St. Martha of Bethany. It is ironic to me that she who tamed a dragon would also be the patroness of housewives. To quote from Fisheaters:
The exact nature of the (obviously now-extinct) creature being called a "dragon" is unknown (many Saints have been credited with having dealt with "dragons" -- Saints Margaret of Antioch and George being the two best-known -- and, of course, St. Michael will have his way with the Dragon of Dragons in the end!). But in any case, St. Martha's conquering of the beast known as "La Tarasque" has been commemorated in Tarascon, France (the town was named for the animal) ever since A.D. 1474 when "Good King Rene" instituted an annual celebration which continues to this day and takes place now in the last weekend of June. The town lies just between Avignon and Arles, on the left bank of the Rhone River, in a part of France famous for caves filled with "prehistoric" art. (Read entire article.)

Saturday, July 28, 2018

Blessed John Soreth

He founded the first monasteries of Carmelite nuns. From Louange de sa gloire:

John Soreth was born at Caen in Normandy and entered Carmel as a young man. He pursued a doctorate of theology in Paris and served as regent of studies and provincial of the province. He was prior general from 1451 until his death at Angers in 1471. He restored observance within the Order and promoted its reform, wrote a famous commentary on the Rule, issued new Constitutions in 1462, and promoted the growth of the nuns and the Third Order.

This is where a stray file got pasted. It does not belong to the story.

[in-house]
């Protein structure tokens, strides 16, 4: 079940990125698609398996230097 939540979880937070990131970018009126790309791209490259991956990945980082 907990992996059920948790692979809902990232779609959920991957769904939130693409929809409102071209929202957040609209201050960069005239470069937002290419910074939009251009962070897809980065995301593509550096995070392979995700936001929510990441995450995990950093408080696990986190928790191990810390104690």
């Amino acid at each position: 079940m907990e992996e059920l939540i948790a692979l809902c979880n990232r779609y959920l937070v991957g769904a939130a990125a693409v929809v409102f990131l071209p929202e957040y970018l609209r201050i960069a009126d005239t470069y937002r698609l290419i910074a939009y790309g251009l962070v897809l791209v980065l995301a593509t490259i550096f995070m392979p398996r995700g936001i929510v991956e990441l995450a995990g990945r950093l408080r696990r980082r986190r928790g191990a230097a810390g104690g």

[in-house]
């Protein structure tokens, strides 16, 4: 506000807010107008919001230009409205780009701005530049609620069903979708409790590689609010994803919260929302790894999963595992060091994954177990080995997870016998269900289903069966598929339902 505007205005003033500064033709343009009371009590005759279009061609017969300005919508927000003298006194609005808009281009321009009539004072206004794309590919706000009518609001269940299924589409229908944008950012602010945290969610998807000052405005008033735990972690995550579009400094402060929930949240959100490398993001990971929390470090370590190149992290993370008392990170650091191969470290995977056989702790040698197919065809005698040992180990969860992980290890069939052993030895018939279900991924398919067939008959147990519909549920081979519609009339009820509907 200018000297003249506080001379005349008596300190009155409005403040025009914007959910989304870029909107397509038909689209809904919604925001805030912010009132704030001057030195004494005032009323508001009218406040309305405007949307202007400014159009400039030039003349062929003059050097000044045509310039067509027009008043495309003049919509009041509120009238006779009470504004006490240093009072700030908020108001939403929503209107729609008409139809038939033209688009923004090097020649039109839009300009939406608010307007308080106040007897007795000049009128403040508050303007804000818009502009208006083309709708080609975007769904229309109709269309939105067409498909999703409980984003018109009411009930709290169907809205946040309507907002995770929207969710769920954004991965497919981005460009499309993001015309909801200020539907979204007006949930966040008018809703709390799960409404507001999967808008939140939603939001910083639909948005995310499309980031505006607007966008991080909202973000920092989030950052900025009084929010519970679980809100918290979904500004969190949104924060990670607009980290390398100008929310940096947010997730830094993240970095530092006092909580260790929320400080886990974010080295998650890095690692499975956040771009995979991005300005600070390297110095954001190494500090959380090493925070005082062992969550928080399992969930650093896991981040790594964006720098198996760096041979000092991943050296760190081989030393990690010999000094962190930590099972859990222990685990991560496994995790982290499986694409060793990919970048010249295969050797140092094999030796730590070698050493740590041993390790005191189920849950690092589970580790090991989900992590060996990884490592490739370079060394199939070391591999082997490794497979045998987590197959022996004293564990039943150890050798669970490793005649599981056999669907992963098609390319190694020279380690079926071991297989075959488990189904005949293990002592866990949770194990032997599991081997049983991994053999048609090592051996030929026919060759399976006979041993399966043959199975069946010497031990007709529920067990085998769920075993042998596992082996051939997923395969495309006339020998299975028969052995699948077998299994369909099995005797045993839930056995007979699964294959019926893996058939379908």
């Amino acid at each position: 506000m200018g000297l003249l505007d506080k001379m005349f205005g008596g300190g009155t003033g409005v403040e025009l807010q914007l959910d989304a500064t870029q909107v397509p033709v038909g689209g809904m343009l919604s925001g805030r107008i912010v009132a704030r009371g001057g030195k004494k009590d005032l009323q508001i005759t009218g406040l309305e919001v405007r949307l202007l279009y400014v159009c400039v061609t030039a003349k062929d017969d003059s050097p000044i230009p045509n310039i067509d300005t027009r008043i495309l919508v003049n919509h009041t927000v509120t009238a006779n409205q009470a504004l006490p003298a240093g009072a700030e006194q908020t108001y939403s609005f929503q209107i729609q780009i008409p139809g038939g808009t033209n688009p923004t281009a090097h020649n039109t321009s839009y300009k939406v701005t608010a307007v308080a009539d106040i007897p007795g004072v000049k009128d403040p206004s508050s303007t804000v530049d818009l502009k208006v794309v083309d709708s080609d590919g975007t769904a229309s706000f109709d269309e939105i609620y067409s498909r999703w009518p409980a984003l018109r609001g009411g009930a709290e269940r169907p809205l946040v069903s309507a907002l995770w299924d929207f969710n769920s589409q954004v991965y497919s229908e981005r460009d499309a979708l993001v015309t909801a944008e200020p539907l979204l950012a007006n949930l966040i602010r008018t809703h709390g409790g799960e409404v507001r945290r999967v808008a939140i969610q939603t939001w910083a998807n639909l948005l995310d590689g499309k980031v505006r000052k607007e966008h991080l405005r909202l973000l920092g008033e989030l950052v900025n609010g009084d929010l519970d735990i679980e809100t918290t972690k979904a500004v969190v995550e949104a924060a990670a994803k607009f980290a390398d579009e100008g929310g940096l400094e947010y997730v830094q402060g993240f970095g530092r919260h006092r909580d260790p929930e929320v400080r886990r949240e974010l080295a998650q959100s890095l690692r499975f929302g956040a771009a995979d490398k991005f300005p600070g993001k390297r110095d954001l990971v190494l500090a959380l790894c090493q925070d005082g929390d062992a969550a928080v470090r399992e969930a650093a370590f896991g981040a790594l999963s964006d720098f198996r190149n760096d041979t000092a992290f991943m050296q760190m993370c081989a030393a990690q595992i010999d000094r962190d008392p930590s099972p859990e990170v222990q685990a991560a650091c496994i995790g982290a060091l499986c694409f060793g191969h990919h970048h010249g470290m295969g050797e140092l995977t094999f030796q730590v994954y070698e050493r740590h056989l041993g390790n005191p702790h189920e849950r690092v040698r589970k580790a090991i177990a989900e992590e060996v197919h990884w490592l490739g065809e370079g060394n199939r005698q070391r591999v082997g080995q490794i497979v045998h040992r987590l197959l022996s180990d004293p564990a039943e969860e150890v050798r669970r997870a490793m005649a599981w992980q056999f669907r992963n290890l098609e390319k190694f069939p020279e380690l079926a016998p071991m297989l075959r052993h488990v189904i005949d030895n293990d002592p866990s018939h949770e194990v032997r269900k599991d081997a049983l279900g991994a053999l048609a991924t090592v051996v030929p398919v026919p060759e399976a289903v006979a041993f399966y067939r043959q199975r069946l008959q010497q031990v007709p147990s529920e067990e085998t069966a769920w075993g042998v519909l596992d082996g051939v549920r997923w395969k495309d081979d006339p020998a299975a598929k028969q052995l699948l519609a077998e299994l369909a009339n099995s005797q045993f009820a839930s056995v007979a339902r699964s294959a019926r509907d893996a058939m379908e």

Friday, July 27, 2018

Blessed Titus Brandsma

Here he is in his prison uniform. Blessed Titus was a towering intellect as well as a man of humor, wit and sanctity. He stood up to the Nazis; they put him in Dachau and performed experiments upon him. Before he died, he handed his rosary to the prison nurse and she was converted. He is a saint for our time.
Although neo-paganism no longer wants love, history teaches us that, in spite of everything, we will conquer this neo-paganism with love. We shall not give up on love. Love will gain back for us the hearts of these pagans.
~ Bl. Titus Brandsma, from the Carmelite Proper of the Liturgy of the Hours

Thursday, July 26, 2018

Good St. Anne

Everybody needs a Jewish grandmother. There is no need too small or insignificant for St. Anne to concern herself with; she is at home among the pots and pans, in the garden, the grocery store, and especially in the labor and delivery room. I can even see her standing in the living room in the middle of a family fight, trying to intervene. She is powerful with God. Her shrine in Quebec is among the most beautiful in the world.